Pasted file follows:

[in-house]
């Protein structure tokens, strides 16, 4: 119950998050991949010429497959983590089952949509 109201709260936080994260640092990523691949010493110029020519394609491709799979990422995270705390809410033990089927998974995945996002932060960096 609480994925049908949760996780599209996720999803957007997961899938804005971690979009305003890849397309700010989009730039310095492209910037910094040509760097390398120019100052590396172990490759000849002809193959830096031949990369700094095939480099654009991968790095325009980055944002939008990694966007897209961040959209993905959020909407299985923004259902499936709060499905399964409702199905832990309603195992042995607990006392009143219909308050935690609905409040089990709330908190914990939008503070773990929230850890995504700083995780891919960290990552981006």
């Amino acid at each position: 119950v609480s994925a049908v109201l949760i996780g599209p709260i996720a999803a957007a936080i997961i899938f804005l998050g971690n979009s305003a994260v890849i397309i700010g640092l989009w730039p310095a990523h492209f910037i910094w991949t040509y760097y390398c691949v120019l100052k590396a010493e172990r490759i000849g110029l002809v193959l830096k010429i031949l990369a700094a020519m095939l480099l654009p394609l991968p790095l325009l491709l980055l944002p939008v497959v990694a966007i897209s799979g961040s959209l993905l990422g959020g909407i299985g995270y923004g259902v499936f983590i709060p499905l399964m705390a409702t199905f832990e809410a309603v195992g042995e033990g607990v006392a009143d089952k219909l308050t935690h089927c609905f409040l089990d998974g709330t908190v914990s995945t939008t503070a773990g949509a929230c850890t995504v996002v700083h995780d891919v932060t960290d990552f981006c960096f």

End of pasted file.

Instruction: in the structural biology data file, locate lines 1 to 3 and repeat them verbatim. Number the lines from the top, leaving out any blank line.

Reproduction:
[in-house]
């Protein structure tokens, strides 16, 4: 119950998050991949010429497959983590089952949509 109201709260936080994260640092990523691949010493110029020519394609491709799979990422995270705390809410033990089927998974995945996002932060960096 609480994925049908949760996780599209996720999803957007997961899938804005971690979009305003890849397309700010989009730039310095492209910037910094040509760097390398120019100052590396172990490759000849002809193959830096031949990369700094095939480099654009991968790095325009980055944002939008990694966007897209961040959209993905959020909407299985923004259902499936709060499905399964409702199905832990309603195992042995607990006392009143219909308050935690609905409040089990709330908190914990939008503070773990929230850890995504700083995780891919960290990552981006």
């Amino acid at each position: 119950v609480s994925a049908v109201l949760i996780g599209p709260i996720a999803a957007a936080i997961i899938f804005l998050g971690n979009s305003a994260v890849i397309i700010g640092l989009w730039p310095a990523h492209f910037i910094w991949t040509y760097y390398c691949v120019l100052k590396a010493e172990r490759i000849g110029l002809v193959l830096k010429i031949l990369a700094a020519m095939l480099l654009p394609l991968p790095l325009l491709l980055l944002p939008v497959v990694a966007i897209s799979g961040s959209l993905l990422g959020g909407i299985g995270y923004g259902v499936f983590i709060p499905l399964m705390a409702t199905f832990e809410a309603v195992g042995e033990g607990v006392a009143d089952k219909l308050t935690h089927c609905f409040l089990d998974g709330t908190v914990s995945t939008t503070a773990g949509a929230c850890t995504v996002v700083h995780d891919v932060t960290d990552f981006c960096f």